Finally, there is the peace of mind that results from securing you and your family’s future. You may not realize the toll that financial insecurity takes on your psyche. Without the protection of a robust health plan, you are jeopardizing your family’s health and financial safety. You should know that almost 62 percent of all bankruptcies in the U.S. are related to medical expenses, making it the leading cause of financial insolvency.
Paying into the System
There are some wonderful benefits to having a health insurance plan, but they don’t come free. Insurance is a financial instrument that you must purchase as a policy from a health insurer. Insurers only offer policies because they aggregate risk from many policyholders. In other words, they analyze the likelihood you will get ill and use that to determine the policy costs for people in your age group.
You must make monthly payments called premiums to maintain your health coverage. The younger you are, the lower your premiums, because there is a greater risk of injury or illness as you age. While insurers are not allowed to consider pre-existing health conditions when issuing you a policy, age remains a factor.
Your premium will also vary depending on where you live. Your insurer may allow you to use only physicians in a certain region because they have calculated the health care costs based on your geographic location. They will also have contracted with medical groups in your area at a fixed rate for the services they provide.
While health insurance premiums are how much you must pay to the insurer each month, there may also be additional fees when you obtain a service. These are often called out-of-pocket expenses because they are expenses you must pay yourself.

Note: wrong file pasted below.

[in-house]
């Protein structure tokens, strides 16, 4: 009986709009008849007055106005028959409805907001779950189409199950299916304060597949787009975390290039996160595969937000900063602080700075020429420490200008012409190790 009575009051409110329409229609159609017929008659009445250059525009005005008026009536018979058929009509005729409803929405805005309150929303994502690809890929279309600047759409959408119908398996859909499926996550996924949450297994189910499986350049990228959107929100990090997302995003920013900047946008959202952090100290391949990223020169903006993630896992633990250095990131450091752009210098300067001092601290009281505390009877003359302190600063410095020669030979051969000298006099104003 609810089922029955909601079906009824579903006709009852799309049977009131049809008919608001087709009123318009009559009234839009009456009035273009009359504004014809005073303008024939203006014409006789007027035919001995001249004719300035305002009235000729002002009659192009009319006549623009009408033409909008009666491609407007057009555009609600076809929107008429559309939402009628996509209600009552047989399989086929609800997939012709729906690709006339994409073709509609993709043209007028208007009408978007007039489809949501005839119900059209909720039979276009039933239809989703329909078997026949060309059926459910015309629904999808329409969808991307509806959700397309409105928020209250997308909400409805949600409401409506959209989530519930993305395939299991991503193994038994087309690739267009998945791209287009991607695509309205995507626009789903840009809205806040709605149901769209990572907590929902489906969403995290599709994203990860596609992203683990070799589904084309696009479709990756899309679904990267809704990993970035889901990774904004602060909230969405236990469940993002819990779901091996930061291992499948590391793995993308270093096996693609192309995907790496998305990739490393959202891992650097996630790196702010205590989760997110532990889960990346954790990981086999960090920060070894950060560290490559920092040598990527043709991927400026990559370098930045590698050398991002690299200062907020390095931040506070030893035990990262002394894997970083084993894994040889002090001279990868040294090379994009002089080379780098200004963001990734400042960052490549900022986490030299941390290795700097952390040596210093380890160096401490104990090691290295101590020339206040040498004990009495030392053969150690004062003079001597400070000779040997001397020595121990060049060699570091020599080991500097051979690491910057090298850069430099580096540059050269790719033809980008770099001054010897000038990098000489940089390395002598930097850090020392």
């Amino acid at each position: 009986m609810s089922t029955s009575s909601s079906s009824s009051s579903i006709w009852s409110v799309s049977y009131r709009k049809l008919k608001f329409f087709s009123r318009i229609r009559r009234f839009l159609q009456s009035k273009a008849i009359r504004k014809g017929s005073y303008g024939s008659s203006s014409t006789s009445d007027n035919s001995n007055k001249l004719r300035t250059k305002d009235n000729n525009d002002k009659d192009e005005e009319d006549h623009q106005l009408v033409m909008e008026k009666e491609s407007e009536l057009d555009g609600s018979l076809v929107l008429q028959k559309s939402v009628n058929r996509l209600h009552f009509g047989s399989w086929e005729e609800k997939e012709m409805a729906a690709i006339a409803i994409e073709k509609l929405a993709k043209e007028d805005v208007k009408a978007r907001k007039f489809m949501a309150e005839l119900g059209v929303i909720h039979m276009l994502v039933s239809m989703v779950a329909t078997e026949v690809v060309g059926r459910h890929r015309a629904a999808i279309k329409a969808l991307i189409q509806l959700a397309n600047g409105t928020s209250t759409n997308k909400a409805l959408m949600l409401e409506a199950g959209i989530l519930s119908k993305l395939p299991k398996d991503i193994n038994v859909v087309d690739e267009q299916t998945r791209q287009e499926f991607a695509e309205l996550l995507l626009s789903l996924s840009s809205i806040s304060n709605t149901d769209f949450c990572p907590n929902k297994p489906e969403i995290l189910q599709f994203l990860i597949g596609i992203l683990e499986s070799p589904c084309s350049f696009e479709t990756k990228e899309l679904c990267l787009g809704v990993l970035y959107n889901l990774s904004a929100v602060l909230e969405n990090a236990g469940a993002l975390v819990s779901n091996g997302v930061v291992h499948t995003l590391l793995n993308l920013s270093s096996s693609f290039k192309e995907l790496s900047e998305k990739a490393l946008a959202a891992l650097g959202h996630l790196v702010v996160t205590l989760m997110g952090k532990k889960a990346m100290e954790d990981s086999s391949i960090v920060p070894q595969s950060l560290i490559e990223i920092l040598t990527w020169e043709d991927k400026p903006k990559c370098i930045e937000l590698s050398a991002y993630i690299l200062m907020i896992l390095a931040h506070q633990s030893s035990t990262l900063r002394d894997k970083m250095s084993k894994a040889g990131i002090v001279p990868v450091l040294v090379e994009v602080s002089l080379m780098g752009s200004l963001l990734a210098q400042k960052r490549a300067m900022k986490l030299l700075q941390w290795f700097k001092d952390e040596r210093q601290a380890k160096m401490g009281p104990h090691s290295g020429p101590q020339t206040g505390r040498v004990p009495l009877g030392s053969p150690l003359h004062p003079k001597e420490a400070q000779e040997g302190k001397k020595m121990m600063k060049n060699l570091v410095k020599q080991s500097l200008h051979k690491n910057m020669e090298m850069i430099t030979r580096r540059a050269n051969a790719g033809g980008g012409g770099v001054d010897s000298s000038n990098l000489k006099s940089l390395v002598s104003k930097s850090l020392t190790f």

- Deductible—this is the portion of the bill that you must pay before your insurer begins paying out. This is usually a fixed, annual amount that you must pay first before your insurer starts covering expenses.
- Co-payment—this is the fixed fee you must pay for certain products or services in addition to a deductible.
- Co-insurance—this is a percentage of the bill you must pay. The percentage may vary depending on if you are seeing a provider within or outside of your insurance network.
- Amount over policy limit—your policy will only provide so much coverage on a year. Once your policy limit is reached, you will be responsible for any additional medical expenses.
All health plans have some combination of these fees, so it is important to carefully read the policy prior to purchase. In general, the more robust coverage—i.e. lower out-of-pocket fees, higher policy limits—will typically cost you more in monthly premiums. Shop around with a number of insurance companies to find the policy that best meets your needs. Don’t be afraid to ask your insurance agent any questions about new terms or concepts; they may be there as a sales representative, but they want you to understand and be happy with your policy so you remain with them for the foreseeable future.